CONSUMER goods giant Procter & Gamble (P&G) was recently recognised as Singapore's most attractive employer at the 2015 Randstad Awards. Changi Airport Group and Shell placed second and third respectively, while OCBC nabbed the most attractive employer in the Banking & Financial Services sector.
So, what makes these companies so appealing and how do they develop a winning employer brand that sets them apart from the rest?
Whether you're a small-business owner, managing director of a medium-sized enterprise or the chief executive of a global corporation, employer branding is a powerful business tool. Having a strong employer brand is the key to setting your business apart from your competition, strengthening your employer value proposition, and ultimately developing high calibre talent to drive your organisation forward.
To remain competitive in today's tight labour market, your organisation must develop an attraction-and-retention strategy built on a sophisticated understanding of what each employee values.
The 2015 Randstad Award employer branding survey found that career progression, competitive compensation and work-life balance top the list of what employees in Singapore look for when seeking new job opportunities.
Furthermore, good work-life balance is the key reason almost half of employees will stay with their current organisation. Other reasons to stay include a competitive salary (32 per cent) and the financial health of their company (27 per cent).
As companies large and small compete within the same talent pool, a strong employer brand will set you apart and deliver tangible, measurable benefits to your business. These include a positive market reputation, better access to top talent, reduced recruitment and training costs, greater workforce engagement and productivity, and, as a result, superior business performance.
These benefits alone should give you enough reasons to get started, but then the question is: where do you begin?
People, your greatest asset
Your people are the ultimate weapon in today's war for talent, as shown by the winners of this year's Randstad Award, which recognises the most attractive employers around the globe.
P&G, winner of the 2015 Randstad Award in Singapore, believes that people are the foundation of its success and that employer branding is the ownership of every employee. The company recognises the need to understand their employees' motivations and to take into account their views when developing training, wellness and career-planning programmes.
Meanwhile, runner-up Changi Airport Group connects its employer brand closely to its people philosophy. Changi sees the importance in continually engaging its employees and keeping them motivated; it believes that engaged employees will be natural ambassadors and share positive sentiments about the company to potential employees.
Social media has made it easier for potential employees to find out from existing staff what it is really like to work there. Engaging your staff then becomes even more important - engaged employees are proud of where they work and will tell their friends and social networks the right story about your company.
Communicate the core messages
Companies must carve out a compelling and unique position in the market and communicate their points of difference - this is their employee value proposition (EVP). With companies competing for a larger share of voice, those that are successful are the ones with clear, simple messages that explain the values and culture the organisation lives by.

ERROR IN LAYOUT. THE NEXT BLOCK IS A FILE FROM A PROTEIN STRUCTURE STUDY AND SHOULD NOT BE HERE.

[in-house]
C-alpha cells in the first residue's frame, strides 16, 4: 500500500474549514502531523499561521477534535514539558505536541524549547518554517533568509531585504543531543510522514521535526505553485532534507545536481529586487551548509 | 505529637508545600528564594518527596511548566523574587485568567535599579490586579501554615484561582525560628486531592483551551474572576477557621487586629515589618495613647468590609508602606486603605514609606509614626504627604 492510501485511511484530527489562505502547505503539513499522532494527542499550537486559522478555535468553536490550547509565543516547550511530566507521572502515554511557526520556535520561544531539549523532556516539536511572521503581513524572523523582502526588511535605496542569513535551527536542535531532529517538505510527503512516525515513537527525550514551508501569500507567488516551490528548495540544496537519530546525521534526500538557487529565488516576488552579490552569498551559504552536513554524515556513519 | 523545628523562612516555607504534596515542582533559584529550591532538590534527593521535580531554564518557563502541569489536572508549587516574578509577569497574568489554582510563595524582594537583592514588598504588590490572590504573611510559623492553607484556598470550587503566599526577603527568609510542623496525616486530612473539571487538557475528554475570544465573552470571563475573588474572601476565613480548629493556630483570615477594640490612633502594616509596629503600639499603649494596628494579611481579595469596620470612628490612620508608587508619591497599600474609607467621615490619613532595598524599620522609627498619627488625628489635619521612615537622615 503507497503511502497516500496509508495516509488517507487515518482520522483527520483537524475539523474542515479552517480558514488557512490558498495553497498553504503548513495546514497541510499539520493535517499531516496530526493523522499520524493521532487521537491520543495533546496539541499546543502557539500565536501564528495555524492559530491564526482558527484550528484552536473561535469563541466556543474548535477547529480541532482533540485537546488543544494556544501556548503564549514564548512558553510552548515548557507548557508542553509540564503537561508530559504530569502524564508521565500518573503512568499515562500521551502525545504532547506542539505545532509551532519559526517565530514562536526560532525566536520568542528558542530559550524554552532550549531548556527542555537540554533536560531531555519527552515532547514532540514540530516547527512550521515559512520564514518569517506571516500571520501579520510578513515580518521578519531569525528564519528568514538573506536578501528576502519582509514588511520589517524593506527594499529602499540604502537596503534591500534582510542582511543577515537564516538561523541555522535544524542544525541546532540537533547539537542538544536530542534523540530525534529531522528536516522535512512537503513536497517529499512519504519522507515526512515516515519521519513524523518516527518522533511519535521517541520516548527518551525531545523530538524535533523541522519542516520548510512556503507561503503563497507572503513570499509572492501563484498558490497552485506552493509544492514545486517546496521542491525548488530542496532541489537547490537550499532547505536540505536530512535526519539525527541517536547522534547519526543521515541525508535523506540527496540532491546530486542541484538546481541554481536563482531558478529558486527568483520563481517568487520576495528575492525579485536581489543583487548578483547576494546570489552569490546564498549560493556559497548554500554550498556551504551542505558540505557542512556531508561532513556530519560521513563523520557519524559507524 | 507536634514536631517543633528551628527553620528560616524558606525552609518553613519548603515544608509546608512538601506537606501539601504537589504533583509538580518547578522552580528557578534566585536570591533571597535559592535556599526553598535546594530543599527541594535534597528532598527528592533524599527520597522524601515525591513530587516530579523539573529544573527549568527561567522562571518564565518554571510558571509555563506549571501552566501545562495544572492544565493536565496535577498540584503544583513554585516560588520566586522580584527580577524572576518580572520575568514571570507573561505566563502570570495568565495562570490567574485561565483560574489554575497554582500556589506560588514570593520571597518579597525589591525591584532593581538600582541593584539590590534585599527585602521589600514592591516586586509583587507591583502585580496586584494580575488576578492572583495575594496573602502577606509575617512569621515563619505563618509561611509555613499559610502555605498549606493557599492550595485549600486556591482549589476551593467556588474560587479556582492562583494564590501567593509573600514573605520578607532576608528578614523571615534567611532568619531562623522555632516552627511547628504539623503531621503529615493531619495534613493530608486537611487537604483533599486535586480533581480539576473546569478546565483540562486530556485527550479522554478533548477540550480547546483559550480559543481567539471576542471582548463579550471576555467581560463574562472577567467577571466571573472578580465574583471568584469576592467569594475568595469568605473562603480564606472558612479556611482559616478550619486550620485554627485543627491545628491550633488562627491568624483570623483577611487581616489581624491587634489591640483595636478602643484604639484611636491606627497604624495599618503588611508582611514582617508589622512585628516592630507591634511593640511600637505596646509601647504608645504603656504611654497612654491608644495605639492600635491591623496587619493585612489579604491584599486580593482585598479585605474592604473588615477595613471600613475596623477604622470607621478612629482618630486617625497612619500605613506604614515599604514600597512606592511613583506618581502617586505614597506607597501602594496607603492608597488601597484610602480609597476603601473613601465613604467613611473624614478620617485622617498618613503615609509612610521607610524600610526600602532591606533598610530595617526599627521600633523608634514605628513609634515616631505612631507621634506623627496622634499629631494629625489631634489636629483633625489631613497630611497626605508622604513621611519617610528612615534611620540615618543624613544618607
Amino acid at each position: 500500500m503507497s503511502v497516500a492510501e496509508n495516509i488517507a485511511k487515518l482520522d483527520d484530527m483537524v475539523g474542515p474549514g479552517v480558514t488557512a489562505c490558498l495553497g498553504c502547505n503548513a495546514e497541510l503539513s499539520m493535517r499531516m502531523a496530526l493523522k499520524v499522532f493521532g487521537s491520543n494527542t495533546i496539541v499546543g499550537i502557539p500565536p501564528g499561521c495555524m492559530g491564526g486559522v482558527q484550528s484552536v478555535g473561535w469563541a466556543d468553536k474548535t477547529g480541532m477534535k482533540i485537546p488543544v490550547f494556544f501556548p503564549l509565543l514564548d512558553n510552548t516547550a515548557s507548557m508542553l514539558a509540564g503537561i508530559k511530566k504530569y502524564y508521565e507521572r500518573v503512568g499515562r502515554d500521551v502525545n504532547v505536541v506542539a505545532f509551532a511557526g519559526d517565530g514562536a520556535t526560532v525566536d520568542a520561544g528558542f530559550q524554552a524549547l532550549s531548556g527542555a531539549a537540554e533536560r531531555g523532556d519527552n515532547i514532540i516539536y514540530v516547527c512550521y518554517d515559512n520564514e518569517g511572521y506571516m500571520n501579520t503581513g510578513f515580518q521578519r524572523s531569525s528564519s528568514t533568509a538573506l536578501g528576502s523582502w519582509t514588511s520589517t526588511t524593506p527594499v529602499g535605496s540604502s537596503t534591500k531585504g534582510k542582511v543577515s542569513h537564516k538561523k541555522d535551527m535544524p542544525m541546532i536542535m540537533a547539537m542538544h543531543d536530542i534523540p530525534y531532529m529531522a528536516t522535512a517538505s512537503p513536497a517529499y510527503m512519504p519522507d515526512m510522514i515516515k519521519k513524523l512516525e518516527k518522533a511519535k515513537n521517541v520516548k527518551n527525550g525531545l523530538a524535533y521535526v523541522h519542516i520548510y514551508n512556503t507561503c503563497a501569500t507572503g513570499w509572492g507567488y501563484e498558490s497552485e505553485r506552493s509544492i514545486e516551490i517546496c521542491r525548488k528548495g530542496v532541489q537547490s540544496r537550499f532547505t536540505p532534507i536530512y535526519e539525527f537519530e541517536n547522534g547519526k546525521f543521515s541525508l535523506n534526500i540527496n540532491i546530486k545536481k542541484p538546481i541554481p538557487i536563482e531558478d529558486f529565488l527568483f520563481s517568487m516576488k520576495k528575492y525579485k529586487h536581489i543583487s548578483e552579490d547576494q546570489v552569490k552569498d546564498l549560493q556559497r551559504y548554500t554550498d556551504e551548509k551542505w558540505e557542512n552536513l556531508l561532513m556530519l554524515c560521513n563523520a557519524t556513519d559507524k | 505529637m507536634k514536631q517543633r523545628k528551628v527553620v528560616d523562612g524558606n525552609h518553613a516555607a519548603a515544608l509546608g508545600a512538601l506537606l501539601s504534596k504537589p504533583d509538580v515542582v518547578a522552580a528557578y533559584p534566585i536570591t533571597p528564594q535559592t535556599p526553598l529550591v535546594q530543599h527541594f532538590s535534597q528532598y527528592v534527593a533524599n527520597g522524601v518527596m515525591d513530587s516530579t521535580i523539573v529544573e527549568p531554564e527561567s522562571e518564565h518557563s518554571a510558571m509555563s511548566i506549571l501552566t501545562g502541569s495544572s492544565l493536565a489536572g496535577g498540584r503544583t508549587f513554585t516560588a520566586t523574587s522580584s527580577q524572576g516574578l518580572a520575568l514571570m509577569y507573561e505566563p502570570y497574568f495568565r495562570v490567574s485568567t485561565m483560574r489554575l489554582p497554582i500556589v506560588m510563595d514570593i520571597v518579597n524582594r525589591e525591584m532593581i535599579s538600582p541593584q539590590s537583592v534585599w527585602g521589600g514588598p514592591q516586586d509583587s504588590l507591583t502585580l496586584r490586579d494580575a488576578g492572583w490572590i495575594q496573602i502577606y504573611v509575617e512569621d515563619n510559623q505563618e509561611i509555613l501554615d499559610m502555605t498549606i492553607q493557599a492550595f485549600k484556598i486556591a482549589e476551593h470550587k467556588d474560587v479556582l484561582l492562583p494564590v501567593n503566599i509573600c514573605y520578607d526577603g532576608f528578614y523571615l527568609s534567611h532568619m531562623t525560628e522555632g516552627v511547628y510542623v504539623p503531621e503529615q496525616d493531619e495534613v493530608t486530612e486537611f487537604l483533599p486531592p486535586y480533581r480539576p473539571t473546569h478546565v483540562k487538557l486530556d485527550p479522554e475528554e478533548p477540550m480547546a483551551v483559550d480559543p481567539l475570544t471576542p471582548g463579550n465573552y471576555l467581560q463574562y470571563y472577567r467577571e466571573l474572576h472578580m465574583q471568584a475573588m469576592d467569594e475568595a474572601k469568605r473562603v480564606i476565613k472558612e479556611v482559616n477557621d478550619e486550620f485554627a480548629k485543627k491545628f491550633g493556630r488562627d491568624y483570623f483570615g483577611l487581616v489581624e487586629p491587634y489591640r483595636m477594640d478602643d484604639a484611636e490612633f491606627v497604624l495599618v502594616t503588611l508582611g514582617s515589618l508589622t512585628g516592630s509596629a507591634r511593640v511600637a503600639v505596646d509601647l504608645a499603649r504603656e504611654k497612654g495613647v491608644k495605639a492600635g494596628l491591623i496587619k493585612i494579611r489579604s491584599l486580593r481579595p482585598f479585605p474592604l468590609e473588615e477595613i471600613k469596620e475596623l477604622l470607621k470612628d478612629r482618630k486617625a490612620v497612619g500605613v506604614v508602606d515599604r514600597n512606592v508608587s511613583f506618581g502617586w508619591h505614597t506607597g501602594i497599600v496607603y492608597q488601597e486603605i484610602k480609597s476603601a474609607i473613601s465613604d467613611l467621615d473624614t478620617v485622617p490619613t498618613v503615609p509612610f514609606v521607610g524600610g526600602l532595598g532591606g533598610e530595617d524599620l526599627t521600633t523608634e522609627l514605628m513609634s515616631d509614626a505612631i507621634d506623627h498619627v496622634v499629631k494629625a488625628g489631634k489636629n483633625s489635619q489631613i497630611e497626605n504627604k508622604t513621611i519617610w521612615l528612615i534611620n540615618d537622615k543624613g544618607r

In communicating and promoting your company's core message, research the different channels available to reach out to the group of talent you're targeting. For P&G, engaging different channels is key to its employer brand strategy. It uses social media, e-mail and personal connections to tell its brand story, but most importantly, it keeps in mind the need to drive a consistent and authentic message regardless of the channels used.
Many employers large and small have a great range of benefits, incentives and programmes to offer their people. However, most of the time, these are not packaged in the right way, so it's important to really identify what you have on offer and develop company and individual offerings that make your employment offering the most attractive to the groups you are trying to attract and retain.
Think outside the box, and be creative in delivering options that other employers don't have. For example, OCBC has put in place several initiatives to help its employees succeed. Its OCBC Campus in the Central Business District enables employees to upgrade their skills to stay competitive in the global financial industry. The winner of the 2015 Randstad Award (Banking & Financial Services sector) also provides an in-house child-care centre to help employees balance work and family priorities.
Small to medium-sized enterprises (SMEs), despite their size limitations, can do much to make their EVP stand out and to compete for talent with bigger organisations with a higher profile. They can, for example, create an environment of trust and fun so that employees enjoy the work - encourage potluck lunches; pay for their gym memberships; give them a day off on birthdays, or reward them with vouchers for special achievements.
Organisations with a strong employer brand clearly communicate the values and culture of their organisation, and in doing so, attract top-quality employees who share the same vision and values. The world's most coveted employers understand why people love working for them, and they continue to improve and promote those benefits. Companies in Singapore and the region that get their employer branding right will stand out from the competition and win in today's fierce war for talent.